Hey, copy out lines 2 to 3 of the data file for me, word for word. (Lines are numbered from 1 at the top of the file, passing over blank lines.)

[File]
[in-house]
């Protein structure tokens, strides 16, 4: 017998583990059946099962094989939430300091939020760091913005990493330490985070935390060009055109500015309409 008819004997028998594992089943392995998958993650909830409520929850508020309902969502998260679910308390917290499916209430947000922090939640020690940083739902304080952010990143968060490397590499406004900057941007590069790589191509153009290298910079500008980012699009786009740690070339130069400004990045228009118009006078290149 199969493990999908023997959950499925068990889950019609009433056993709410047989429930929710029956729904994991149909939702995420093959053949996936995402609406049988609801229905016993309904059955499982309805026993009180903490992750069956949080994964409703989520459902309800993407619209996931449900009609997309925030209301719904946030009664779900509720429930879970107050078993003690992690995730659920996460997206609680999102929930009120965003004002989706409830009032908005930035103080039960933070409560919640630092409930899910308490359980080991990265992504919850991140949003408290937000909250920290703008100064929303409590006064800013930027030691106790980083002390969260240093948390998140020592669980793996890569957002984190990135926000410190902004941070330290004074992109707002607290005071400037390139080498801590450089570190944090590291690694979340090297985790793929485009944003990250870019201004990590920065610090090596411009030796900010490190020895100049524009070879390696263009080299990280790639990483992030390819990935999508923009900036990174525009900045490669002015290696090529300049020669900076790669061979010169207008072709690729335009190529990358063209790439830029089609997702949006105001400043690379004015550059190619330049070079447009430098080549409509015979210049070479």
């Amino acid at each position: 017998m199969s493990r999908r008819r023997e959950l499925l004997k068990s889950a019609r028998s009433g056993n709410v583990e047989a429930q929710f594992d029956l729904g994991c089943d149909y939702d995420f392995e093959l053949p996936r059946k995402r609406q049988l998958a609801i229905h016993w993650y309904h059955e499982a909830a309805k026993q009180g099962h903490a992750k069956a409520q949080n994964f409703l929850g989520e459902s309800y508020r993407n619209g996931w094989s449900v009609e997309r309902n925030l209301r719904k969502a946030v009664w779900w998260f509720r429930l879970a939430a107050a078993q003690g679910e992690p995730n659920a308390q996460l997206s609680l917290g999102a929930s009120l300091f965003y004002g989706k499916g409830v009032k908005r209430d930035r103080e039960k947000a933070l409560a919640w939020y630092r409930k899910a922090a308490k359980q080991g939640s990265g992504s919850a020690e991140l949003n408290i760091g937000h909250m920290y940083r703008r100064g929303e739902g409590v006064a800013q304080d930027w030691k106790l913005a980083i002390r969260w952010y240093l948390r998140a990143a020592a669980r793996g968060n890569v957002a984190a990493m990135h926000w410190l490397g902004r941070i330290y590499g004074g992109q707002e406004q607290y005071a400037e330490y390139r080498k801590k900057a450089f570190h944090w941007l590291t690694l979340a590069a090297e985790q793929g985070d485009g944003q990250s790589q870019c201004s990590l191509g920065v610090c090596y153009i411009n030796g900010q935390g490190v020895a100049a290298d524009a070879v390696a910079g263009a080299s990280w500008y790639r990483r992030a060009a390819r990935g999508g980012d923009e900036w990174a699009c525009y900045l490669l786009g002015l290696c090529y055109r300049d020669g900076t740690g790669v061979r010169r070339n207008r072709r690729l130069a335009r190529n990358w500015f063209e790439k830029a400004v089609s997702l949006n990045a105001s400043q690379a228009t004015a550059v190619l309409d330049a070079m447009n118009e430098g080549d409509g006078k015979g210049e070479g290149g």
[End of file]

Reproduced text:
């Protein structure tokens, strides 16, 4: 017998583990059946099962094989939430300091939020760091913005990493330490985070935390060009055109500015309409 008819004997028998594992089943392995998958993650909830409520929850508020309902969502998260679910308390917290499916209430947000922090939640020690940083739902304080952010990143968060490397590499406004900057941007590069790589191509153009290298910079500008980012699009786009740690070339130069400004990045228009118009006078290149 199969493990999908023997959950499925068990889950019609009433056993709410047989429930929710029956729904994991149909939702995420093959053949996936995402609406049988609801229905016993309904059955499982309805026993009180903490992750069956949080994964409703989520459902309800993407619209996931449900009609997309925030209301719904946030009664779900509720429930879970107050078993003690992690995730659920996460997206609680999102929930009120965003004002989706409830009032908005930035103080039960933070409560919640630092409930899910308490359980080991990265992504919850991140949003408290937000909250920290703008100064929303409590006064800013930027030691106790980083002390969260240093948390998140020592669980793996890569957002984190990135926000410190902004941070330290004074992109707002607290005071400037390139080498801590450089570190944090590291690694979340090297985790793929485009944003990250870019201004990590920065610090090596411009030796900010490190020895100049524009070879390696263009080299990280790639990483992030390819990935999508923009900036990174525009900045490669002015290696090529300049020669900076790669061979010169207008072709690729335009190529990358063209790439830029089609997702949006105001400043690379004015550059190619330049070079447009430098080549409509015979210049070479």
């Amino acid at each position: 017998m199969s493990r999908r008819r023997e959950l499925l004997k068990s889950a019609r028998s009433g056993n709410v583990e047989a429930q929710f594992d029956l729904g994991c089943d149909y939702d995420f392995e093959l053949p996936r059946k995402r609406q049988l998958a609801i229905h016993w993650y309904h059955e499982a909830a309805k026993q009180g099962h903490a992750k069956a409520q949080n994964f409703l929850g989520e459902s309800y508020r993407n619209g996931w094989s449900v009609e997309r309902n925030l209301r719904k969502a946030v009664w779900w998260f509720r429930l879970a939430a107050a078993q003690g679910e992690p995730n659920a308390q996460l997206s609680l917290g999102a929930s009120l300091f965003y004002g989706k499916g409830v009032k908005r209430d930035r103080e039960k947000a933070l409560a919640w939020y630092r409930k899910a922090a308490k359980q080991g939640s990265g992504s919850a020690e991140l949003n408290i760091g937000h909250m920290y940083r703008r100064g929303e739902g409590v006064a800013q304080d930027w030691k106790l913005a980083i002390r969260w952010y240093l948390r998140a990143a020592a669980r793996g968060n890569v957002a984190a990493m990135h926000w410190l490397g902004r941070i330290y590499g004074g992109q707002e406004q607290y005071a400037e330490y390139r080498k801590k900057a450089f570190h944090w941007l590291t690694l979340a590069a090297e985790q793929g985070d485009g944003q990250s790589q870019c201004s990590l191509g920065v610090c090596y153009i411009n030796g900010q935390g490190v020895a100049a290298d524009a070879v390696a910079g263009a080299s990280w500008y790639r990483r992030a060009a390819r990935g999508g980012d923009e900036w990174a699009c525009y900045l490669l786009g002015l290696c090529y055109r300049d020669g900076t740690g790669v061979r010169r070339n207008r072709r690729l130069a335009r190529n990358w500015f063209e790439k830029a400004v089609s997702l949006n990045a105001s400043q690379a228009t004015a550059v190619l309409d330049a070079m447009n118009e430098g080549d409509g006078k015979g210049e070479g290149g």